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Schuyler's Monster: A Father's Journey with His Wordless Daughter Hardcover – February 19, 2008

4.6 out of 5 stars 51 customer reviews

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Editorial Reviews

From Publishers Weekly

The monster in this heartfelt memoir is polymicrogyria, an extremely rare brain malformation that, in the case of Rummel-Hudson's daughter Schuyler, has completely impaired her ability to speak. During her first three years, as her parents seek to find out what hidden monster is causing her wordlessness, they endure two years of questions and tests and at least one unsatisfactory diagnosis. But while Rummel-Hudson initially rages at God for giving Schuyler a life that would never ever be what we'd imagined it to be, his depiction of her next four years becomes a study not only in Schuyler's vivacious and resilient personality, but also in the redeeming power of understanding and a stupid blind father's love. As he describes how Schuyler eagerly takes to various forms of communication, such as basic sign language and an alternative and augmentative communication device that provides whole words she can type to express her thoughts, Rummel-Hudson effectively and compassionately shows how the gentle strangeness about her, like a visitor from some realm where no one spoke but everyone laughed, leads him to understand that she was the one teaching me how to make my way in this new world. (Feb.)
Copyright © Reed Business Information, a division of Reed Elsevier Inc. All rights reserved.

Review

Advance praise for Schuyler’s Monster:

“A gripping explication, shot through with equal parts horror and hope, of how parenthood can turn ordinary people into passionate advocates.” -Neal Pollack, author of Alternadad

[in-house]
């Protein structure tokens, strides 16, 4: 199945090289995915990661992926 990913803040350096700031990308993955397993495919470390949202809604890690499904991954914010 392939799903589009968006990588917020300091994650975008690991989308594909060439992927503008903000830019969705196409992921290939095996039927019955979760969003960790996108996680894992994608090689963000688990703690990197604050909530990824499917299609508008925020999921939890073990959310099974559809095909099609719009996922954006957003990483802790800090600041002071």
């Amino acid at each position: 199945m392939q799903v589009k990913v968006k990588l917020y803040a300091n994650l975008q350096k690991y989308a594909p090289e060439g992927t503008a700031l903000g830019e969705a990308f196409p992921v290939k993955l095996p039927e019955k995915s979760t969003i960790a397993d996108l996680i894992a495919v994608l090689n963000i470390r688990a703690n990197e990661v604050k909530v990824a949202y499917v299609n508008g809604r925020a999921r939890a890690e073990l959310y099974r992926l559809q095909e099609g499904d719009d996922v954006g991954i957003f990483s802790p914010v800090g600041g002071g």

"Robert Rummel-Hudson is brave enough to reveal the damage the discovery of his child's condition did to his marriage and to his own sense of self. He manages to repair some of the damage through close involvement with Schuyler and vigorous campaigning on her behalf. His memoir is honest, often painful and deeply personal.” -Charlotte Moore, author of George & Sam
“The book is engaging and honest--I'm sure it will help many parents who are struggling to find the most loving way to help their children who have ‘issues.’” -Dana Buchman, designer, author of A Special Education
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Product Details

  • Hardcover: 288 pages
  • Publisher: St. Martin's Press; 1St Edition edition (February 19, 2008)
  • Language: English
  • ISBN-10: 0312372426
  • ISBN-13: 978-0312372422
  • Product Dimensions: 6.1 x 1.1 x 8.1 inches
  • Shipping Weight: 13.6 ounces
  • Average Customer Review: 4.6 out of 5 stars  See all reviews (51 customer reviews)
  • Amazon Best Sellers Rank: #474,989 in Books (See Top 100 in Books)

Customer Reviews

Top Customer Reviews

By Rachel Kramer Bussel VINE VOICE on February 19, 2008
Format: Hardcover